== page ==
Monday, 18 January 2016 21:11

Explaining the Different Thyroid Medications: Armour, Desiccated, Levothyroxine, & Liothyronine

Written by
Rate this item
(6 votes)

With the ever increasing price of the brand “Armour Thyroid”, which is a popular thyroid medication we prescribe, I wanted to take a moment to explain the different thyroid medications. We have options for our patients which are a better cost and it is important for you to understand the differences in medication in order to both save money and more importantly receive proper treatment.

The thyroid consists of two hormones known as triiodothyronine (or T3) and its prohormone thyroxine (or T4). In conventional medicine many patients diagnosed with hypothyroidism are only prescribed Synthroid (Levothyroxine or synthetic T4) by itself. T4 is a prohormone which must convert to the active T3 hormone for the body to properly respond. T3 is the bioactive thyroid hormone. Some people have an issue converting T4 into T3 and therefore still experience symptoms of hypothyroidism despite showing normal T4 levels. Achieving optimal T3 levels is an important outcome necessary for the effective treatment of hypothyroidism and related symptoms.

Alternatively, patients can be prescribed a compounded combination of T3 and T4 to treat hypothyroidism. There are two types of T3 and T4 medications available at our compounding pharmacy; Desiccated T3/T4 combinations and ‘synthetic’ T3/T4 combinations. Desiccated thyroid is what people consider ‘natural’ or ‘bio’ thyroid. This is because desiccated thyroid is extracted from animal thyroid gland tissue. The most common and the type we use is extracted specifically from porcine (pig) tissue, which is believed to be most similar to a human. “Armour” thyroid is a brand name for desiccated thyroid. Desiccated porcine thyroid and Armour thyroid are one in the same.

Synthetic thyroid medications come in the form of Levothyroxine (T4) and Liothyronine sodium (T3). Technically even desiccated thyroid, despite being known as natural, still goes through a synthesis in a lab in order to be manufactured into a usp raw material to be used in a tablet or capsule. Common brand names for synthetic versions are “Cytomel (liothyronine)” and “Synthroid (levothyroxine)”.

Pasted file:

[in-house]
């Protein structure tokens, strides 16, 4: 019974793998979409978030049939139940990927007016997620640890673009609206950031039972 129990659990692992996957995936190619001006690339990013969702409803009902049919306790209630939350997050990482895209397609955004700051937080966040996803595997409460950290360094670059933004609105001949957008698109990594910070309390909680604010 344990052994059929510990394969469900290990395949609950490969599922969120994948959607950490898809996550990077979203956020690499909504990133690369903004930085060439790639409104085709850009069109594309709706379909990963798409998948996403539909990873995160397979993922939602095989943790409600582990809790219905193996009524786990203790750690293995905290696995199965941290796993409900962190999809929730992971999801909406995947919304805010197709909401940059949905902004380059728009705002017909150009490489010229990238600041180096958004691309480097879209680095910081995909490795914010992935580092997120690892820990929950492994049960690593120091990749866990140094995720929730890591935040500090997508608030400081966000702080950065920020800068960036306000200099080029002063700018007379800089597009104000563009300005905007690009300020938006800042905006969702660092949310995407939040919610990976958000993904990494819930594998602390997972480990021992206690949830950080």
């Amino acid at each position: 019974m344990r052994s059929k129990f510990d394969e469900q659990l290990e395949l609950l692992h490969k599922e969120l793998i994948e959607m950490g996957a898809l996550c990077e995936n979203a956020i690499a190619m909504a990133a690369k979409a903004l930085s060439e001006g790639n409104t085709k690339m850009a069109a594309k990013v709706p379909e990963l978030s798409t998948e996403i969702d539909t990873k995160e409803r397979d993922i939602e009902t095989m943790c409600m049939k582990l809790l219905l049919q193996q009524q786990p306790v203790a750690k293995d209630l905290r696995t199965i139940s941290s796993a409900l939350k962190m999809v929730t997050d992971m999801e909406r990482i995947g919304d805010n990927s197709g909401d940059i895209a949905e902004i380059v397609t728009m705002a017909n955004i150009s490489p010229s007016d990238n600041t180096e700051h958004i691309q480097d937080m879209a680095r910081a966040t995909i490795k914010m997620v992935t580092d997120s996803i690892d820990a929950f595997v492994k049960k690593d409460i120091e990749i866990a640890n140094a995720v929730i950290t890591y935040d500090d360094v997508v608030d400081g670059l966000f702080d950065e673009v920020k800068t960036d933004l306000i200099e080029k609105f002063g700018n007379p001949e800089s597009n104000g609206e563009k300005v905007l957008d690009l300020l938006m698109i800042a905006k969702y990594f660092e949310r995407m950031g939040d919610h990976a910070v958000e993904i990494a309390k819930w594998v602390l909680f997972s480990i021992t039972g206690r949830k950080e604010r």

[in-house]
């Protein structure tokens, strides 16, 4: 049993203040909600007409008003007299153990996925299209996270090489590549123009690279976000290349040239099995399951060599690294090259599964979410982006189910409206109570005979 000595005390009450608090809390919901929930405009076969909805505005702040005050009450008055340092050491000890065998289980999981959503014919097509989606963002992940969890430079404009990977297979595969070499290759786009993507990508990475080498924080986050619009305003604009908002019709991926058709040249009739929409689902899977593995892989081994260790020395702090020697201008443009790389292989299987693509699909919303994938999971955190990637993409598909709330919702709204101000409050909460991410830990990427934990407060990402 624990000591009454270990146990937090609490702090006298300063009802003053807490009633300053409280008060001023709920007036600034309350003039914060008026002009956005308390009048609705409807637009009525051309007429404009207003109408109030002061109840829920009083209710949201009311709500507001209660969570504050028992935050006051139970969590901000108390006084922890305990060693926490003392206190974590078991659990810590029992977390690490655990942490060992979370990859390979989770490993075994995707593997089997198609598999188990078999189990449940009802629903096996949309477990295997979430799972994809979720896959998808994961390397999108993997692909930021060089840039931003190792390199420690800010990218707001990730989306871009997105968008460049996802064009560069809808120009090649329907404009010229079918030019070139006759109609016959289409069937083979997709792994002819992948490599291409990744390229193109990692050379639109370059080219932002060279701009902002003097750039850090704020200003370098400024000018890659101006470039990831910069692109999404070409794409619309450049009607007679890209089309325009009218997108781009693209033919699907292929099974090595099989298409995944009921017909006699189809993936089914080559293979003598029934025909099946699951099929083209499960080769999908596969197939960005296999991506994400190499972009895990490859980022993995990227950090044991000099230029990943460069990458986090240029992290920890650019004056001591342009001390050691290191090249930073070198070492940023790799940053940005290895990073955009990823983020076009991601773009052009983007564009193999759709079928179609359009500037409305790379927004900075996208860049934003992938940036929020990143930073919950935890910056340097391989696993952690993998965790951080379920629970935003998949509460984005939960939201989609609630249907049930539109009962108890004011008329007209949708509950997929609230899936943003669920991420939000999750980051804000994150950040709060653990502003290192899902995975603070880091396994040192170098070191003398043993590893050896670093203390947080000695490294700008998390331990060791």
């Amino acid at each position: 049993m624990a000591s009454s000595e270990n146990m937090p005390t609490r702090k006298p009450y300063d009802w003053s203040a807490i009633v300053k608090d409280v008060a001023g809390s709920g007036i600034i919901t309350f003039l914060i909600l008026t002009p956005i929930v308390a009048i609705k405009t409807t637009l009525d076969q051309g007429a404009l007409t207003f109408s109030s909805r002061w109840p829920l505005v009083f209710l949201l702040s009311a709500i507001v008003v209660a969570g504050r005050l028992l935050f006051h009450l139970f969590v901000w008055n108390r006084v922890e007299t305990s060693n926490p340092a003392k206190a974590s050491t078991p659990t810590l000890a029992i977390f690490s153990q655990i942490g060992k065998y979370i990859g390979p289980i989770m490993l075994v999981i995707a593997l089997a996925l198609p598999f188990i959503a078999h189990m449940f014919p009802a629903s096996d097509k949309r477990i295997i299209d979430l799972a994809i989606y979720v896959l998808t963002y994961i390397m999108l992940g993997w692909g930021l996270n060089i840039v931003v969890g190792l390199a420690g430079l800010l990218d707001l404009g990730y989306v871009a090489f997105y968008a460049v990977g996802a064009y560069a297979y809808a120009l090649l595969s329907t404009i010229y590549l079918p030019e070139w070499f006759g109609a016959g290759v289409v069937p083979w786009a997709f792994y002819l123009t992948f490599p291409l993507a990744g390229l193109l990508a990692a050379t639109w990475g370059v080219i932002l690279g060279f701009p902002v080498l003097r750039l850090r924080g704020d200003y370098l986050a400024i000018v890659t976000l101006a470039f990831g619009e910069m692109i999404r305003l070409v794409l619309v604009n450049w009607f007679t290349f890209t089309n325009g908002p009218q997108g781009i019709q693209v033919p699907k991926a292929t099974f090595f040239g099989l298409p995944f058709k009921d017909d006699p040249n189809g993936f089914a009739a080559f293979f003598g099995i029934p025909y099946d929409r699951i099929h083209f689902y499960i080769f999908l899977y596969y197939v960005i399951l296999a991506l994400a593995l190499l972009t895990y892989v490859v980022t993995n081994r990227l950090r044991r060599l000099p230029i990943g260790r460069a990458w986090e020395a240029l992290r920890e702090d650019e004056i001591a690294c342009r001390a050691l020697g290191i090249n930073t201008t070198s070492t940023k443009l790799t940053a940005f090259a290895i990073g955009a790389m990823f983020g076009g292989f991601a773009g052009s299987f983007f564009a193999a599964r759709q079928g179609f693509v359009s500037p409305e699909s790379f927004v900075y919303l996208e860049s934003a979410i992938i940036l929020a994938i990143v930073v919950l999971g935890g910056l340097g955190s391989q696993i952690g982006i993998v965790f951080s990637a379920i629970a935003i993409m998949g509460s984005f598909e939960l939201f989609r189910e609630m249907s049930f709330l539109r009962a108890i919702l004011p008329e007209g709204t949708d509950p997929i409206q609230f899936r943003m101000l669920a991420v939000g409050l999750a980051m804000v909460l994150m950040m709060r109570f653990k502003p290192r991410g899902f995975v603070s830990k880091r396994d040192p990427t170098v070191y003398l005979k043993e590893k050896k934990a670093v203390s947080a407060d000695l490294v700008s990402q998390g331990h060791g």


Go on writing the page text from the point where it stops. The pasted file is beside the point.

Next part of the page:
Both desiccated and synthetic T3 and T4 are available as a compounded generic at most compounding pharmacies. Compounded thyroid is much cheaper than using the brand name thyroids like Armour. Remember, Desiccated is the same thing as Armour- Armour is just a brand name for generic porcine desiccated thyroid. When it comes to compounded ‘synthetic’ (liothyronine/levothyroxine) thyroid, pharmacists can customize the ratio of T3 and T4 therefore allowing the doctors to adjust the dosage to the smallest detail based upon individual patient response. Desiccated thyroid is only available in specific ratios. The nice thing about compounded thyroid medications is that both T3 and T4 are combined in a single capsule whereas the brand name comes in only liothyronine (Cytomel) or levothyroxine (Synthroid) individually as a tablet and can be more expensive.

There is a place for both types of thyroid combination medications. Some patients respond well to desiccated thyroid while others need a combination of liothyronine sodium t3/levothyroxine t4 to respond to treatment. For example, desiccated and Armour thyroid comes in a pre-determined ratio of T3 and T4, usually 4:1 ratio of T4 to T3. As mentioned above, compounded liothyronine sodium/levothyroxine combination can be customized which some patients may need. Another example of why someone may respond to one over the other; since Desiccated thyroid is 4:1 ratio of T4 to T3 and humans are generally 11:1, there may be some who do not respond to desiccated and need liothyronine sodium t3 and levothyroxine t4 at a specific ratio to restore thyroid levels successfully.

There are many patients who respond very well to desiccated thyroid and therefore prefer to have the more ‘natural’ form. Medically, both are found to be safe long term when properly administered and monitored by a trained doctor. Therefore, the preferred type to use depends on what works best for the patient.

Read 5388 times Last modified on Wednesday, 27 April 2016 12:05